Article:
Growth and responsibility will be central themes of next year's G8 presidency. Shaping globalization and helping Africa to develop will be key focuses of the summit when it is held in Heiligendamm from June 6 to 8.
Chancellor Angela Merkel submitted a tentative agenda to the cabinet for assessment. When it takes over on January 1 Germany will assume responsibility for defining the areas of discussion to be dealt with by the G8 leaders. The cabinet expressed strong approval of the agenda as presented.
It is aimed at living up to G8 responsibility to help create stable and reliable conditions for the global economy as well as at strengthening G8 commitment to assisting disadvantaged segments of the world population.
In its economic policy agenda the German government addresses issues of fundamental importance for stability in global trade and financial relations.
Attention will also be focused on urgent problems in Africa relating to economic development, poverty reduction, and the fight against HIV/AIDS.
Chancellor Merkel attaches importance to an expansion of G8 relations with Africa in the form of a partnership for reform. She feels a new policy approach is needed for Europe's neighboring continent and that it is not a "lost cause".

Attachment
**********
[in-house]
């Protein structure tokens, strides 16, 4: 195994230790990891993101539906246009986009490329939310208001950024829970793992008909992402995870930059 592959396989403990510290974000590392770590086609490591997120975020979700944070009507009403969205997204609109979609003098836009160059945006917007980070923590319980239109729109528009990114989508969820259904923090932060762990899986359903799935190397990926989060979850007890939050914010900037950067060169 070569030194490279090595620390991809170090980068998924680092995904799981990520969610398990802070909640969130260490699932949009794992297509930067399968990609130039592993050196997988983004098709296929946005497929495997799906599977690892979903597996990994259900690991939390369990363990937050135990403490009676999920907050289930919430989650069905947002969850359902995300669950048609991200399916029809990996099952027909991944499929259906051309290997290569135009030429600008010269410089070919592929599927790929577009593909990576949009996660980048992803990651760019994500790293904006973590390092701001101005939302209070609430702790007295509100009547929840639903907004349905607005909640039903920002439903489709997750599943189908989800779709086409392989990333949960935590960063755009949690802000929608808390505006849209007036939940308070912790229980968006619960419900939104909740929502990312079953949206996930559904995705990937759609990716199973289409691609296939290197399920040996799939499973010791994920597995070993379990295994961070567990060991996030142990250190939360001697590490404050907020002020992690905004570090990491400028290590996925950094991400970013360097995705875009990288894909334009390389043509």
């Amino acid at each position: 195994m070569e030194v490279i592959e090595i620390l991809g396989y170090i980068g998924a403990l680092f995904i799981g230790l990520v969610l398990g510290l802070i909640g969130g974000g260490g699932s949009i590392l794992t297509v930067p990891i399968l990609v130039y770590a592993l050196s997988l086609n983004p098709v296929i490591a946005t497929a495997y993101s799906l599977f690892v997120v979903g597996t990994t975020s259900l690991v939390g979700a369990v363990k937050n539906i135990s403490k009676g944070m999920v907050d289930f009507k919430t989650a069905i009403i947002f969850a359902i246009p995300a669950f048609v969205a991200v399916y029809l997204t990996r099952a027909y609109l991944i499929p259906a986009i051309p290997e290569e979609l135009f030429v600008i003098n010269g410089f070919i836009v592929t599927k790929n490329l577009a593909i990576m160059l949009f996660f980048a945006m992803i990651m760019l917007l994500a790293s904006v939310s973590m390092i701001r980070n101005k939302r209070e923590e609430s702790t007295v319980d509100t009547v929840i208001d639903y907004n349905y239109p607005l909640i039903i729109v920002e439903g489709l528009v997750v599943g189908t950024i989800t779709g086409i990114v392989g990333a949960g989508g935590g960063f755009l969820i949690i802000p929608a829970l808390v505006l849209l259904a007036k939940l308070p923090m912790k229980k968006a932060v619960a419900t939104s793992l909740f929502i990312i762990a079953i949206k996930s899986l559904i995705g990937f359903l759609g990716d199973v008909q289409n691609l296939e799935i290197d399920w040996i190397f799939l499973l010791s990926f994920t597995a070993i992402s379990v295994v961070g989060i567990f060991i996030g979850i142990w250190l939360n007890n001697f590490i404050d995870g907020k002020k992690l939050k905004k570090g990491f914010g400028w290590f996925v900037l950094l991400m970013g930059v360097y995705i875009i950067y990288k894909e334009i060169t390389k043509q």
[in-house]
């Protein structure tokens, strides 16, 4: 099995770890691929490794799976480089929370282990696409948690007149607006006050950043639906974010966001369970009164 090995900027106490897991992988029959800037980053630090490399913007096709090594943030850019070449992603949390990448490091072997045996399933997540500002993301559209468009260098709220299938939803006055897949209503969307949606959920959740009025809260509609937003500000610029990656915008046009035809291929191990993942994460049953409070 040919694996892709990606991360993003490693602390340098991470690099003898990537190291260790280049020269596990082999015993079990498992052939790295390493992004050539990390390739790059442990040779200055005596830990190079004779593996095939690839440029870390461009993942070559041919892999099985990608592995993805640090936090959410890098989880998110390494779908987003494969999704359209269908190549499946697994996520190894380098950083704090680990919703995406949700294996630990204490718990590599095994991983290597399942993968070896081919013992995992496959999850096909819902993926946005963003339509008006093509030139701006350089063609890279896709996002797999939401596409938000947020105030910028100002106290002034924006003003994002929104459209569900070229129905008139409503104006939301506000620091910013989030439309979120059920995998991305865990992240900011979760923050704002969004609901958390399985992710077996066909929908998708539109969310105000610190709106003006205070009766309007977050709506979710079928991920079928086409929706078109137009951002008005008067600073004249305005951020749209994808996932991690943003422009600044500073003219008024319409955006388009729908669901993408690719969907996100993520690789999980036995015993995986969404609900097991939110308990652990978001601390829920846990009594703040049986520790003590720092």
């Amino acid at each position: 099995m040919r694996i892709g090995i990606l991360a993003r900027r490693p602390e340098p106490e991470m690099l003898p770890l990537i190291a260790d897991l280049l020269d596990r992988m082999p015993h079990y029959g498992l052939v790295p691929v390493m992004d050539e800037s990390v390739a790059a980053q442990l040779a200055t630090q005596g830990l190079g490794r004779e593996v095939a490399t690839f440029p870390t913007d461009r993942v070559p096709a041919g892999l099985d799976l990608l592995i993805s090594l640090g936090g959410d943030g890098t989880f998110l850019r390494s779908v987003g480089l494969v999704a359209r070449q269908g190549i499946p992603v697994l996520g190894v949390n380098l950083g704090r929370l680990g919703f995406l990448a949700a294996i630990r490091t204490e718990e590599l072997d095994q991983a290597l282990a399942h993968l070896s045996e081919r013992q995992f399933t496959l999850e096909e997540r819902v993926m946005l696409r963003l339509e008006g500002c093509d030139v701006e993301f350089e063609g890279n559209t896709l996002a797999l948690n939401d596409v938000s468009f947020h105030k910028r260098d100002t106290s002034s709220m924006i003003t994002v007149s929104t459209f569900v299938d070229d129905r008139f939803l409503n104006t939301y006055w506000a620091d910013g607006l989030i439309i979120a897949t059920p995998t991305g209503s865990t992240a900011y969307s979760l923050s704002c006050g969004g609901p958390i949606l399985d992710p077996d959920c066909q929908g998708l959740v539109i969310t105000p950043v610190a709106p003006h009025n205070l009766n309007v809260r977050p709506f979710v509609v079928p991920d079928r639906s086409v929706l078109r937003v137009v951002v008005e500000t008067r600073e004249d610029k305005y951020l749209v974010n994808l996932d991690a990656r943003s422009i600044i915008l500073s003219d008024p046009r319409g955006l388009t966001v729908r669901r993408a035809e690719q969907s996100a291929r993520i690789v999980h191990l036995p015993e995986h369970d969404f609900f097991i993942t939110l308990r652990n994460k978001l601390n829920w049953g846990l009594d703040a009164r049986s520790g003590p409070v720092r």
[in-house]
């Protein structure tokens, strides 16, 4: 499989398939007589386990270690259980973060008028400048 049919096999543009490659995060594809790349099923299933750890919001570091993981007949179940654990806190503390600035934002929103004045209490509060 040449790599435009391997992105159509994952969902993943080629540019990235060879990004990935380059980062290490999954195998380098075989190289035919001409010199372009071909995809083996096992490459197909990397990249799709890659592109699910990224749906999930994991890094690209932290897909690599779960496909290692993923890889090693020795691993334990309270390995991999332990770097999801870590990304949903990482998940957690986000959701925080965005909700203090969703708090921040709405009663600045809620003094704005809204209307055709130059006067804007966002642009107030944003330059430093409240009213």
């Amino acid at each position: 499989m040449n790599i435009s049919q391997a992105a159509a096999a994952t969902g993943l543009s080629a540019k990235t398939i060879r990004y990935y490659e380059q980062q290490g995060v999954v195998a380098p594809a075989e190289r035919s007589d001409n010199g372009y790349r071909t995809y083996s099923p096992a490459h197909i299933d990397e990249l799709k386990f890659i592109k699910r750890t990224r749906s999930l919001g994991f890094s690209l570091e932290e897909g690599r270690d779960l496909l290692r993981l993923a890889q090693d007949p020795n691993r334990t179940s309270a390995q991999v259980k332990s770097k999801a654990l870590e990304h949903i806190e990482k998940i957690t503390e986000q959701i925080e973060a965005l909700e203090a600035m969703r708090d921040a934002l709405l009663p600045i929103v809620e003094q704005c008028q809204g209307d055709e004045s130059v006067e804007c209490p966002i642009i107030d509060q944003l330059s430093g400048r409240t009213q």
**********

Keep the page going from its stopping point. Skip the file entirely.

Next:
Economic growth and G8 responsibility are seen as key factors for development in Africa. Special importance attaches to the need to strengthen African health care systems, particularly in connection with the fight against HIV/AIDS.
The German presidency will seek to send a positive message expressing confidence in Africa's future. The African countries need to develop structures that will encourage private investment, i.e. more democracy, less corruption, more self-responsibility, and more resource sovereignty.
Representatives of African countries that pursue these goals will be invited to take part in the summit.
As at earlier G8 summits, there will be an outreach dialogue with emerging countries, without whose help it will not be possible to solve many of the problems being faced in the global economy. Germany will extend invitations to the five "outreach countries" (China, India, Brazil, Mexico, and South Africa) to attend the summit.
A dialogue is to be initiated with the emerging countries to address specific issues. The unity of the G8 as a group based on shared values is to be preserved in this context.
A series of G8 ministerial meetings will be held in Germany on a variety of subjects in preparation for the summit.
An initial discussion of the summit agenda by representatives of the G8 countries is scheduled for the end of this year. It is only then that the specific agenda items will be finalized.
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